Review: A Place to Land

A Place to LandA Place to Land by Mary Vine
Pages: 176
Publisher: Black Lyon Publishing
Review Source: Publisher
Release Date: December 1, 2009
My Rating: 2.5 Stars

Synopsis:

She isn’t afraid of the big, bad wolf. But he’s a little concerned about her.

When Uli’s impoverished family left Russia for America, she was only ten years old. From that point on, she’s been determined to make the American dream hers. When Headline Magazine offers the perfect story with which to launch her new writing career, Uli travels across Oregon to find out exactly how wolf and cowboy mix. As she finds her spirit guide in the wolf and her soul mate in the cattle rancher, a mysterious danger seems bent on finding her.

Movie-star handsome, Jackson Holt owns one of the largest ranches in eastern Oregon and like most ranchers, is none too happy with wolves crossing over the Idaho border near his livestock. The last thing he needs is a semi-environmentalist, journalist wannabe dogging his footsteps. Sure, Uli may be bright and sexy, but her need to prove herself and help her family threaten to lead her into the kind of harm he can’t protect her from—when all he wants to give her is … a place to land.

My Thoughts:

Uli is a young woman who has hung on the hurts from childhood. She was ignored and told to leave as a child when her family came over from Russia and she started school not knowing the language of her classmates. It didn’t help that her parents ran a traditional Russian household where the man was in charge and the women were basically subservient. Uli just wants to be a normal American girl and drag her family into the present with her. I could understand her feelings, but it honestly got to be too much. It started to feel a bit over the top with her trying to be someone she wasn’t; Uli actually started to come across as fake. I just couldn’t connect with her. I did like the part where she recognized that her family had the right to live how they saw fit, just as she did.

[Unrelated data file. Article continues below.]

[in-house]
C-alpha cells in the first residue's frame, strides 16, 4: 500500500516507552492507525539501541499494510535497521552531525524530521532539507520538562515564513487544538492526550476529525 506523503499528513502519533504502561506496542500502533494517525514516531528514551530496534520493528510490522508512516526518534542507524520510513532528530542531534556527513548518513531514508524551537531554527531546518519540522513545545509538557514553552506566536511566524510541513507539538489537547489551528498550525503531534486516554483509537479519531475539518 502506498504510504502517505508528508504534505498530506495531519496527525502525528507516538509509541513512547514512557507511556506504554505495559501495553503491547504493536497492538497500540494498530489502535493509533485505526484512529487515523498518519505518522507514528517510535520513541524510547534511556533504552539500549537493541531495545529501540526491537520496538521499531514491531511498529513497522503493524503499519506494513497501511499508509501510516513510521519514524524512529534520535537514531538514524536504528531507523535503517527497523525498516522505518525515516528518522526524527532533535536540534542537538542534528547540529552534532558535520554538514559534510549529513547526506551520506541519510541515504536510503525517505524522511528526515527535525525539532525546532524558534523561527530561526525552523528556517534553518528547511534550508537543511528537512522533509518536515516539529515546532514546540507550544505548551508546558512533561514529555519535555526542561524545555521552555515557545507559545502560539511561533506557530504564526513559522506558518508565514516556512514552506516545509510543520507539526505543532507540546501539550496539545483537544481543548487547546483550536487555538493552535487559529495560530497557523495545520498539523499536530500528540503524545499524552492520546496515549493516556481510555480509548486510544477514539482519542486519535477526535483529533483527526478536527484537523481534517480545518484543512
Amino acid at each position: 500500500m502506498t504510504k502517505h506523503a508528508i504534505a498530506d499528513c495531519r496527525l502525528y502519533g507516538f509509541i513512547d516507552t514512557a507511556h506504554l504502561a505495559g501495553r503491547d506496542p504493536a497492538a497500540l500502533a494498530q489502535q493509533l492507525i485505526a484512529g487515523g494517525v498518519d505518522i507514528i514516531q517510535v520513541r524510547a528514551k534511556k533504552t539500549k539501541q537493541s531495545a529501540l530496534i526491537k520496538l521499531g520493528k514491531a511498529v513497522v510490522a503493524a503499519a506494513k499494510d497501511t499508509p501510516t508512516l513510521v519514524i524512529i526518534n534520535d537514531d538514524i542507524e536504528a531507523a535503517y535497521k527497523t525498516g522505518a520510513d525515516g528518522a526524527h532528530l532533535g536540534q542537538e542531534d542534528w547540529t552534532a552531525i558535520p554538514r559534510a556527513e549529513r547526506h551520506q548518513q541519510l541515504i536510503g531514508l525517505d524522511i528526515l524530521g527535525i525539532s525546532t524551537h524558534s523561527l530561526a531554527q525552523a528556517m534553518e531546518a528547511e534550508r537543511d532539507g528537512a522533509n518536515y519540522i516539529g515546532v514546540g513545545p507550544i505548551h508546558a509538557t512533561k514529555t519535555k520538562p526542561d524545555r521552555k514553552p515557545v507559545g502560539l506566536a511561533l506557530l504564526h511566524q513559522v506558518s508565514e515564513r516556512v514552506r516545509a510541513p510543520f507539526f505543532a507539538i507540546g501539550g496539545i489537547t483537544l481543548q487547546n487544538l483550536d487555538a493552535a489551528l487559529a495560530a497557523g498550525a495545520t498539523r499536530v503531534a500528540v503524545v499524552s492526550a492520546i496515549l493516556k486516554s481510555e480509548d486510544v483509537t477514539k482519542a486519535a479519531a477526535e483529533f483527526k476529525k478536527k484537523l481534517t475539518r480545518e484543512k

Jackson is a hardworking rancher and a genuinely nice guy. He didn’t agree with Uli’s article, but he helped her where he could. I liked Jackson but yet again there wasn’t any real connection there and that may have been because I just didn’t feel like I got to know him well.

The relationship between Uli and Jackson was sweet when they allowed it, but they both fought it too hard. Jackson couldn’t change that he was a rancher and had to stay put. Uli had herself painted into such a corner with her feelings of obligation to her family, which she put on herself; her family never asked her to take care of them.  All of this distracted me from what little mystery there was.

Over all this was an alright read for me. It was well written and edited. I would recommend this to anyone who is looking for a milder romance.

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